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While Quentin’s cousin was visiting us last week, I was in the middle of preparing for the real V.I.P. visitors from the Cape we were expecting for the weekend. Every single bed in the house would be occupied for the occasion of my half-sister Beatrice’s 21st birthday celebration – 12 adults, 2 kids and my Dad’s dog Chloe. We were so thrilled when Beatrice asked us if she could have a gathering at Vastrap and didn’t hesitate for a second to agree. You see, people who are lucky enough to live in the Cape need a very good reason to leave their beautiful surroundings to visit other parts of the country. Moreover, the Eastern Free State is not exactly around the corner being 1150km away! So, this would be the perfect excuse for a gathering. A way to get the whole family together in new and different surroundings to mark a very special event.

My sister Hannia and her family also joined us from Johannesburg and were kind enough to bring Quentin’s daughter Ashley with them. She had not been to the farm since January so we were very excited to have her “home” albeit only for the weekend. I organised a special surprise for her by redecorating her room with a an old four poster “princess” bed that Hannia and Beatrice both used when they were little girls. I love the idea that this special piece of furniture is being passed down from generation to generation.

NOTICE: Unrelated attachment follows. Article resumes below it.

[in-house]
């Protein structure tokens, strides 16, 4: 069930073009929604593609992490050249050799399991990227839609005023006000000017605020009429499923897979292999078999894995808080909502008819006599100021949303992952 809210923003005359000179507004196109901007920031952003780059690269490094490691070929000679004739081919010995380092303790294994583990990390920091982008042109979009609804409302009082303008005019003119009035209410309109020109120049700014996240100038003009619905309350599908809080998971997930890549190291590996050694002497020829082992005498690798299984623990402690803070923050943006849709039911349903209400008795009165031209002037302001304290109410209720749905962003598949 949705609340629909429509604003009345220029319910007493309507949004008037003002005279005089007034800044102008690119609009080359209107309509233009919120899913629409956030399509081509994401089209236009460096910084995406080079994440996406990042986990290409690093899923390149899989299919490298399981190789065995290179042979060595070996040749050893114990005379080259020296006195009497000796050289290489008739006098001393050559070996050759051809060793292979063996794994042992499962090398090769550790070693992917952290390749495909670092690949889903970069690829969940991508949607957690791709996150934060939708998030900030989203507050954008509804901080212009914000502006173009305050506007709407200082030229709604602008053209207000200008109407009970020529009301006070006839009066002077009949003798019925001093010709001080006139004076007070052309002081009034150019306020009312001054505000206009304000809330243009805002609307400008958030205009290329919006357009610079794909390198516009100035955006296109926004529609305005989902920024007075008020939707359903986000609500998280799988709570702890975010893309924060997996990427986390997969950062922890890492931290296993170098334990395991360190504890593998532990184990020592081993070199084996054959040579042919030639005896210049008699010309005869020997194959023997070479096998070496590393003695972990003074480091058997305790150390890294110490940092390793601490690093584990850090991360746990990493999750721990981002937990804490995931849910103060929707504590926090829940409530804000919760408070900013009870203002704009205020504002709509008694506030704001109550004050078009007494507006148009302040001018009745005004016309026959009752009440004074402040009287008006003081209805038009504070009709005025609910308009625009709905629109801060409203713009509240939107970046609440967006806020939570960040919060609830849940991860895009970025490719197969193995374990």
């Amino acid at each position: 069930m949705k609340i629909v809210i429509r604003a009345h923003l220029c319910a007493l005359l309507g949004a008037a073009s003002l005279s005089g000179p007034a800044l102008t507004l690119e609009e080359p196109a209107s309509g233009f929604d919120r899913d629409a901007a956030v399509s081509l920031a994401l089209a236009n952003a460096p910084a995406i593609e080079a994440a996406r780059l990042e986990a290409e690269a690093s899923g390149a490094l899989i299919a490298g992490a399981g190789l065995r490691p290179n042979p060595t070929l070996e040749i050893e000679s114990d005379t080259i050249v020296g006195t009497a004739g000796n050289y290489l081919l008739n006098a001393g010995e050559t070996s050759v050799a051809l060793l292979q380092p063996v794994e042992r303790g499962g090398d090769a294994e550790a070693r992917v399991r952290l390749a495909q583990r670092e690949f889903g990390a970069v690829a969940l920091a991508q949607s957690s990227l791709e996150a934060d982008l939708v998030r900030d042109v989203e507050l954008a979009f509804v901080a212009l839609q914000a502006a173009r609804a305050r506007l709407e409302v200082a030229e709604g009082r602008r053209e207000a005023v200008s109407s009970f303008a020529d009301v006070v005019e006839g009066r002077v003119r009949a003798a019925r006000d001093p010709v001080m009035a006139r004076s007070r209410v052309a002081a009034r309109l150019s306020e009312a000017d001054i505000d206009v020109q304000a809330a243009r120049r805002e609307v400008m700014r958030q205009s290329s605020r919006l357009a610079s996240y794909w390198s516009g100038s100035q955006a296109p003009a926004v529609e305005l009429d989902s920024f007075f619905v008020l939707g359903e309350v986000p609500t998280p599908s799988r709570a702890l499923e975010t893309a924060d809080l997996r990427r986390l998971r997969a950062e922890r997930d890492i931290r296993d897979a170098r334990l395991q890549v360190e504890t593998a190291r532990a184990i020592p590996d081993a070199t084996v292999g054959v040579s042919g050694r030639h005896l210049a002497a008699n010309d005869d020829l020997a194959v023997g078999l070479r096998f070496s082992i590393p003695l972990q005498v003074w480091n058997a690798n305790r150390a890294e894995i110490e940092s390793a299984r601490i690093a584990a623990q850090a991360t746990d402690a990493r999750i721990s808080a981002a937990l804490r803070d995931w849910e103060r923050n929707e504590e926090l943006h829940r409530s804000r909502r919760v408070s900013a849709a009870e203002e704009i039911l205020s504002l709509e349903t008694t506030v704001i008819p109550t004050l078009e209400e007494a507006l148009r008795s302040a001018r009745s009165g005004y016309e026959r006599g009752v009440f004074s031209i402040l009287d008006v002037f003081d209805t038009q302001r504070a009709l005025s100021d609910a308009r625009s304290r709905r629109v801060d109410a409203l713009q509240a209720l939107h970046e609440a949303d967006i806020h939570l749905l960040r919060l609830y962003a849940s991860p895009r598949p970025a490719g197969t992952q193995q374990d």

Antique four poster bed with cushions from Living Life.

Antique bed with Living Life cushions and light.

There was a flurry of activity as we got everything ready for the big event: planning menus, baking rusks and biscuits, making lemon syrup, stocking up on biltong and slaughtering sheep to exchange for a cooler full of fish promised by my brother Johnny, the spear fisherman. Food is an essential part of our family bonding so I wanted everything to be just right with all the warm and fuzzy “home-made” trimmings that are associated with being on a farm.

There are few things more evocative of South African farm life than coffee with home-made rusks. Quentin and I cannot start the day without our morning ritual of rusks dunked in a mug of steaming hot coffee. We always have a fresh supply in the house and even carry them with us when we travel.